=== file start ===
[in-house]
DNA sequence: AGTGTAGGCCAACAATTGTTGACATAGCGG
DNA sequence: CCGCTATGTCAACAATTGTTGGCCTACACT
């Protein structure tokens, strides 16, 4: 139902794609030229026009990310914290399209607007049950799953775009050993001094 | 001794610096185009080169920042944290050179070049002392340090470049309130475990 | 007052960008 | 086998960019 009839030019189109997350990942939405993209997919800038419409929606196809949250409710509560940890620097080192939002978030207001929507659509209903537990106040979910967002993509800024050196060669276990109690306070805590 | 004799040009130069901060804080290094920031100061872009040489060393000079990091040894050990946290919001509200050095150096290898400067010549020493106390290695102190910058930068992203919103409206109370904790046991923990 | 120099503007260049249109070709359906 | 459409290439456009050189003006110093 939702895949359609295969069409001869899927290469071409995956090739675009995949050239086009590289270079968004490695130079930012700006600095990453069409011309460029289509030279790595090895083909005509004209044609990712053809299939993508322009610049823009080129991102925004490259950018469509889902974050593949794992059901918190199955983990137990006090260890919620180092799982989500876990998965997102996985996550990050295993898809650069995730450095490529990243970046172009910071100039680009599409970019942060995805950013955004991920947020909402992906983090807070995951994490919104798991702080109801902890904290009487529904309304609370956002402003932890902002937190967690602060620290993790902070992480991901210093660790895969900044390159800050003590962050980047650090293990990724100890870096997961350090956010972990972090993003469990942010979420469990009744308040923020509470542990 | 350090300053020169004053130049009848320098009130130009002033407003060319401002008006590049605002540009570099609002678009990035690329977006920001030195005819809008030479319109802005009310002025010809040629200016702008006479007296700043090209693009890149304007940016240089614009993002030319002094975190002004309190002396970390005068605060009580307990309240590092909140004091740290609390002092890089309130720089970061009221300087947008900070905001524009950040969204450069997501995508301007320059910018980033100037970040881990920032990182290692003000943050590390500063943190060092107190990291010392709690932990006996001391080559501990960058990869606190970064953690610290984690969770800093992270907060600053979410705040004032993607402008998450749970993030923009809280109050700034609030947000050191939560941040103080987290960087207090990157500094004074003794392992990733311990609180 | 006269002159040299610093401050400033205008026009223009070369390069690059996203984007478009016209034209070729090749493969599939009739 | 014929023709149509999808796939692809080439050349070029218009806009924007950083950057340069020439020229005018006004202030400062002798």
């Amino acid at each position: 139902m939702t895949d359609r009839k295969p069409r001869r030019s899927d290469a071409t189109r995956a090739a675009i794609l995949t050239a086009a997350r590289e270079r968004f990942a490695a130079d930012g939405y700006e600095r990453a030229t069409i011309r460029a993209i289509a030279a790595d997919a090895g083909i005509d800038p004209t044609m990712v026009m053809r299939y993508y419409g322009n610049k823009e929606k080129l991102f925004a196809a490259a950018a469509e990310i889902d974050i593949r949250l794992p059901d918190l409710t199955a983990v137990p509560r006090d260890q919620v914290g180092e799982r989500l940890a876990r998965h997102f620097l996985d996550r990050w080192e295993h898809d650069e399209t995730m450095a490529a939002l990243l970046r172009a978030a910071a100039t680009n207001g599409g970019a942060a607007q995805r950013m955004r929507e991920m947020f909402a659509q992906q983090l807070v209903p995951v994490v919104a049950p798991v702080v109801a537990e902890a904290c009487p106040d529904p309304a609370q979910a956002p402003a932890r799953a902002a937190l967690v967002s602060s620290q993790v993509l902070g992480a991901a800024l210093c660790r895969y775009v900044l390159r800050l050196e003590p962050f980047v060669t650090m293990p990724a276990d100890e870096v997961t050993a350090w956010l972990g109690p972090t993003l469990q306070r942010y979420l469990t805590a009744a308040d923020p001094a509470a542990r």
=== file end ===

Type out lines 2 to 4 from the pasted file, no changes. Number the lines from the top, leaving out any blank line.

DNA sequence: AGTGTAGGCCAACAATTGTTGACATAGCGG
DNA sequence: CCGCTATGTCAACAATTGTTGGCCTACACT
């Protein structure tokens, strides 16, 4: 139902794609030229026009990310914290399209607007049950799953775009050993001094 | 001794610096185009080169920042944290050179070049002392340090470049309130475990 | 007052960008 | 086998960019 009839030019189109997350990942939405993209997919800038419409929606196809949250409710509560940890620097080192939002978030207001929507659509209903537990106040979910967002993509800024050196060669276990109690306070805590 | 004799040009130069901060804080290094920031100061872009040489060393000079990091040894050990946290919001509200050095150096290898400067010549020493106390290695102190910058930068992203919103409206109370904790046991923990 | 120099503007260049249109070709359906 | 459409290439456009050189003006110093 939702895949359609295969069409001869899927290469071409995956090739675009995949050239086009590289270079968004490695130079930012700006600095990453069409011309460029289509030279790595090895083909005509004209044609990712053809299939993508322009610049823009080129991102925004490259950018469509889902974050593949794992059901918190199955983990137990006090260890919620180092799982989500876990998965997102996985996550990050295993898809650069995730450095490529990243970046172009910071100039680009599409970019942060995805950013955004991920947020909402992906983090807070995951994490919104798991702080109801902890904290009487529904309304609370956002402003932890902002937190967690602060620290993790902070992480991901210093660790895969900044390159800050003590962050980047650090293990990724100890870096997961350090956010972990972090993003469990942010979420469990009744308040923020509470542990 | 350090300053020169004053130049009848320098009130130009002033407003060319401002008006590049605002540009570099609002678009990035690329977006920001030195005819809008030479319109802005009310002025010809040629200016702008006479007296700043090209693009890149304007940016240089614009993002030319002094975190002004309190002396970390005068605060009580307990309240590092909140004091740290609390002092890089309130720089970061009221300087947008900070905001524009950040969204450069997501995508301007320059910018980033100037970040881990920032990182290692003000943050590390500063943190060092107190990291010392709690932990006996001391080559501990960058990869606190970064953690610290984690969770800093992270907060600053979410705040004032993607402008998450749970993030923009809280109050700034609030947000050191939560941040103080987290960087207090990157500094004074003794392992990733311990609180 | 006269002159040299610093401050400033205008026009223009070369390069690059996203984007478009016209034209070729090749493969599939009739 | 014929023709149509999808796939692809080439050349070029218009806009924007950083950057340069020439020229005018006004202030400062002798």